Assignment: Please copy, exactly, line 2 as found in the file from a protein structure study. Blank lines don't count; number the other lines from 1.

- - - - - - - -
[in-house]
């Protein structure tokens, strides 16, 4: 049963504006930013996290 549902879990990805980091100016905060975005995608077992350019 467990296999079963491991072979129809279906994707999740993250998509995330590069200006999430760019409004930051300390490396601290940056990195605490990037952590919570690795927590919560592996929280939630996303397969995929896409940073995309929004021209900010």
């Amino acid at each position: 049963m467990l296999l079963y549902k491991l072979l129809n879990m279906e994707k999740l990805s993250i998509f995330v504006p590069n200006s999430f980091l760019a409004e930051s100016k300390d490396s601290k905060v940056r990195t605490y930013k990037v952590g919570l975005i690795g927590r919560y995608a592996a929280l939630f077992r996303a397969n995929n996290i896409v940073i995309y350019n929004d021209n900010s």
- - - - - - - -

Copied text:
């Protein structure tokens, strides 16, 4: 049963504006930013996290 549902879990990805980091100016905060975005995608077992350019 467990296999079963491991072979129809279906994707999740993250998509995330590069200006999430760019409004930051300390490396601290940056990195605490990037952590919570690795927590919560592996929280939630996303397969995929896409940073995309929004021209900010």